The BSE Sensex on Monday closed above 40,000 points with the expectation that the RBI in the forthcoming monetary policy on June 6 might cut rate by 50 basis points.
With the GDP growth hitting a 20-quarter low at 5.8 per cent in 4QFY19, apart from multi-decade high joblessness, distressed agriculture sector, dwindling exports and other macro indicators pointing towards the slowdown as well, the Reserve Bank of India, aided by sub-3 per cent headline inflation, may cut the policy rates to give a boost to the economy. In fact, the BSE Sensex on Monday closed above 40,000 points with the expectation that the RBI in the forthcoming monetary policy on June 6 might cut rate by 50 basis points.
Talking on how investors may gain from changes in the RBI policy rates, Financial Coach & Corporate Trainer Prof. Rahul Ranjan said, “Bond price is inversely related to interest rate. Whenever interest rate goes up, bond price goes down and whenever interest rate goes down bond price goes up. This concept will work better when the Modified Duration is higher. So, for very Low Duration Bonds this concept will not work.”
“Therefore, it is logical that when a person anticipates that the RBI is going to cut rate, the best way to earn return for him/her is to invest in Long Duration Bonds, like 10 Years Gilt, which is a very common debt instrument in India. So, whenever it is anticipated that the interest rate will definitely go down, it is recommended that a person should go for those mutual fund (MF) schemes that invest in long duration government securities. On the other hand, if it is anticipated that the interest rate will go up, it is recommended to invest in “Accrual” Funds,” he said.
“As we are now predicting that the RBI is going to do some cut, we should invest in Long Duration Funds and Long Term Bonds. This type of situation will also give some increased return in Equity,” he added.
However, cautioning on timing the market, Ranjan said, “Successful investing is not timing the market, but the focus should be to achieve our financial goals through proper financial planning and appropriate asset allocation.”
According to Jason Monteiro AVP – Mutual Funds Research & Content, Prabhudas Lilladher, “Bond yields have already priced in a rate cut expectation, given the subdued GDP growth of 5.8 per cent in the March Quarter. Moreover, the 10-year benchmark G-sec yield has eased by over 40 bps from 7.41 per cent as on May 10 to 6.98 per cent on June 3. As a result, investors in long duration bonds would have benefitted the most over the past year, as yields have fallen substantially from over 8 per cent in September 2018.”
“The returns from Long Duration debt mutual funds and Gilt Funds seem lucrative, as over the past year the categories have generated a return in excess of 13 per cent. However, long duration debt funds are highly sensitive to interest rate movements, which a retail investor may not be able to actively track. A reversal in the direction of interest rates could lead to lower returns and even capital erosion. A duration strategy works best when one is able to predict the direction of interest rates in advance, and thus is able to maximise the returns generated through the fund. It can also be highly risky if interest rate movements do not pan out as expected. A better alternative is to let an experienced fund manager do this for you by investing in a Dynamic Bond Fund,” said Monteiro.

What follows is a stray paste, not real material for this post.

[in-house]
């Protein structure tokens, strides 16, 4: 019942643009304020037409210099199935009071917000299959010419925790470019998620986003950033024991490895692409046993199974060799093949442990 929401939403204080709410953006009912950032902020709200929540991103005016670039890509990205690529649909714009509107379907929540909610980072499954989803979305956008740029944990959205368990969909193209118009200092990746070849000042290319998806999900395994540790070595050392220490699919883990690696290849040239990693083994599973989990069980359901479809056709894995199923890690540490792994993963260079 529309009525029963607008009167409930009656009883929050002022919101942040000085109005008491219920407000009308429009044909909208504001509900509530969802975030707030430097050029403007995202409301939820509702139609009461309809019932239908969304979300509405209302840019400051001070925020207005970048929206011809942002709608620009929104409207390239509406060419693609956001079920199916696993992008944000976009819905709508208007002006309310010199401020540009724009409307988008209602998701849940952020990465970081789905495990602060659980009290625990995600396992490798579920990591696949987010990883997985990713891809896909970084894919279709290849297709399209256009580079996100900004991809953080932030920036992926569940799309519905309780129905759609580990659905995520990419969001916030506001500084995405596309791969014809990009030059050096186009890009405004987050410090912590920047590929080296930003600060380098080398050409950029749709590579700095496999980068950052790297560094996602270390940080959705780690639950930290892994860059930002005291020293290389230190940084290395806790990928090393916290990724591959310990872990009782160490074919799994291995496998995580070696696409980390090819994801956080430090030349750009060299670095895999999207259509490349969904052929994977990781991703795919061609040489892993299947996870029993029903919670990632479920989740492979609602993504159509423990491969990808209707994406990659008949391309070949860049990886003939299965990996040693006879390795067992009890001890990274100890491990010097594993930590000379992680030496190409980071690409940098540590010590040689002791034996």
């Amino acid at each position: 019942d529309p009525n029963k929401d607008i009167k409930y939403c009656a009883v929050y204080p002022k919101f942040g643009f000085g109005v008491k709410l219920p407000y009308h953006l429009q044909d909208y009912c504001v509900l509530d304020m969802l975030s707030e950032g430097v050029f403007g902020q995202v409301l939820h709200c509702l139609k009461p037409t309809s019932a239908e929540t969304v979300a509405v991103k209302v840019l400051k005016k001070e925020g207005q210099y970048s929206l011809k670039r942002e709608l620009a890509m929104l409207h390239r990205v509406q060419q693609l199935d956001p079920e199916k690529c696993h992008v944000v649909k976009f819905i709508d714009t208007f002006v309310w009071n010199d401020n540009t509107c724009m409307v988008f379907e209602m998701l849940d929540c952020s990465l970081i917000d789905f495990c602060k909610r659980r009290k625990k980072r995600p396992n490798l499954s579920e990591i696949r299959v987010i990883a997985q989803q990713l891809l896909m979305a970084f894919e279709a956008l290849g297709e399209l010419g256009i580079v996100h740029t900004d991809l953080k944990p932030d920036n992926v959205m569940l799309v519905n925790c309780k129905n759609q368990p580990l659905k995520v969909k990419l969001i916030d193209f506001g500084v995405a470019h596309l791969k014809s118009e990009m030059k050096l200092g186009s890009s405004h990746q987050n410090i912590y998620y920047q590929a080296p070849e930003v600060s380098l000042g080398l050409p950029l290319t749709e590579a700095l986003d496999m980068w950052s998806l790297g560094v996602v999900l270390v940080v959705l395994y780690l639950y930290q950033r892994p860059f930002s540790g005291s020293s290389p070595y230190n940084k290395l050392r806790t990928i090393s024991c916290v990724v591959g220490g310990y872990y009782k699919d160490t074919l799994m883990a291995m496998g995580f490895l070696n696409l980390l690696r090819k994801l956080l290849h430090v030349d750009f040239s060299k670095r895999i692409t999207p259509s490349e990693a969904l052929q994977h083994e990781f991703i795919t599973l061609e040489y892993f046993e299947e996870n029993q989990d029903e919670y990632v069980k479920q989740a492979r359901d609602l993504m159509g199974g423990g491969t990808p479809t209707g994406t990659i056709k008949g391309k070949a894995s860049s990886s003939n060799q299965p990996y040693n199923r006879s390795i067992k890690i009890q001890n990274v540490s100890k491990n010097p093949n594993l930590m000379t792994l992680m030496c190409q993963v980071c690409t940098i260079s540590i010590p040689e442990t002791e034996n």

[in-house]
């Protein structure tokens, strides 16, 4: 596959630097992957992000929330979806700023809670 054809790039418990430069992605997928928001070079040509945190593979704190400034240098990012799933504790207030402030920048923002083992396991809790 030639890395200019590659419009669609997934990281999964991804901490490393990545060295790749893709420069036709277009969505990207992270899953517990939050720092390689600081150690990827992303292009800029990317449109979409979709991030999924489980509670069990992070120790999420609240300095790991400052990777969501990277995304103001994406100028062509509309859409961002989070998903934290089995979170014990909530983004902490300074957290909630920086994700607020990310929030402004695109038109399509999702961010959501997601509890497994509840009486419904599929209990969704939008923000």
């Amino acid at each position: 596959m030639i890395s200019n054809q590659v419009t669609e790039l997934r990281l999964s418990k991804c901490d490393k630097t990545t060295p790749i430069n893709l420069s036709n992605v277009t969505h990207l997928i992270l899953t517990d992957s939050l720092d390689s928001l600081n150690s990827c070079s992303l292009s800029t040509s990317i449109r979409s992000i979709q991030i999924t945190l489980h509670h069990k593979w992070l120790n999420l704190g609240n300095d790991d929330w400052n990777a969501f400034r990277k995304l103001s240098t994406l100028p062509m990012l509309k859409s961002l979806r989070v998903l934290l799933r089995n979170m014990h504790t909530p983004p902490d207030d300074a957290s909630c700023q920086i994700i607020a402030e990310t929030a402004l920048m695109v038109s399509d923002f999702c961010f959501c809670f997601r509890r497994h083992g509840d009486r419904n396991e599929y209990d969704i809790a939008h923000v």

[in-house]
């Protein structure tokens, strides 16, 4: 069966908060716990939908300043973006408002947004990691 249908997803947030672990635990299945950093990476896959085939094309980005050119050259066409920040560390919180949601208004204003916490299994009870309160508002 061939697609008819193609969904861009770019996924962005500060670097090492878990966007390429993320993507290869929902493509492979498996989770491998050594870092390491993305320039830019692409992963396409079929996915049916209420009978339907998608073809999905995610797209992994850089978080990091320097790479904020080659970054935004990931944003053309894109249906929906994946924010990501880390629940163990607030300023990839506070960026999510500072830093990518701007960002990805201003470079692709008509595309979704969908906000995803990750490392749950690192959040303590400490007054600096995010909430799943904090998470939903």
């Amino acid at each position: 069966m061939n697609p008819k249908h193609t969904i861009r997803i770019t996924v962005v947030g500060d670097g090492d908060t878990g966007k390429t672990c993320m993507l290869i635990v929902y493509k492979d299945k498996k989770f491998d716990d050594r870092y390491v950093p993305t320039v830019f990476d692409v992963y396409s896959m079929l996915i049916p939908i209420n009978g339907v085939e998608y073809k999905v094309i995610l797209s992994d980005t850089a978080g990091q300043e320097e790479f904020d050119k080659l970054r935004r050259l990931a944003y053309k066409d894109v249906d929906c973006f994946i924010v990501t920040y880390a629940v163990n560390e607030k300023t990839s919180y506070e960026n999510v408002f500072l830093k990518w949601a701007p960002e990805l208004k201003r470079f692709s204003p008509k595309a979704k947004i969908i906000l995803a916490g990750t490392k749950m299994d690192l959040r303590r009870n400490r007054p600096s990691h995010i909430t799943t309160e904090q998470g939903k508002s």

Thus, in the current interest rate environment one can opt for well-managed Dynamic Bond Funds, Short Duration Funds or even Corporate Bond Funds with a duration under 3-4 years and with a high credit quality portfolio.
While agreeing that traditionally, the best way to take advantage of rate cuts and falling interest rates is to invest in long duration Gilt and Income Funds or even long tenure bonds, Gaurav Awasthi, Senior Partner and Head – Third Party Products at IIFL Wealth Management, however, said, “In the current environment, it may not be a great strategy because of the fiscal constraints that are being faced by the new government.”
The medium term outlook on interest rates would depend on the fiscal deficit target that the government is looking to achieve. This will impact the long term borrowings that the government will do from the market and large amount borrowings can be negative for longer term interest rates.
“The best investment strategy would be to remain in the shorter end of the curve and invest in short term funds with an underlying portfolio of AAA bonds. This strategy will benefit both from rate cuts as well as any liquidity enhancing move from the RBI or the government,” advised Awasthi.
Talking on the investment strategy at this point of time, Dheeraj Singh, Head of Investments – Taurus Asset Management Co Ltd, said, “With 10 year govt bond yields falling below 7 per cent, a lot of the expected rate cut is already priced in. The market would now look forward to cues towards the likely future path on policy interest rates and further market action would therefore depend on the signals that the monetary policy committee gives out in their statement accompanying the monetary policy resolution on June 6.”
“If the rate cut happens to be large and more than expected and/or if the committee changes its stance to “accommodative” from “neutral”, the immediate beneficiaries would likely be gilt funds followed by generic bond funds in that order. Investors can therefore decide on their investment options based in their own view of what the rate setting committee’s actions are likely to be,” he added.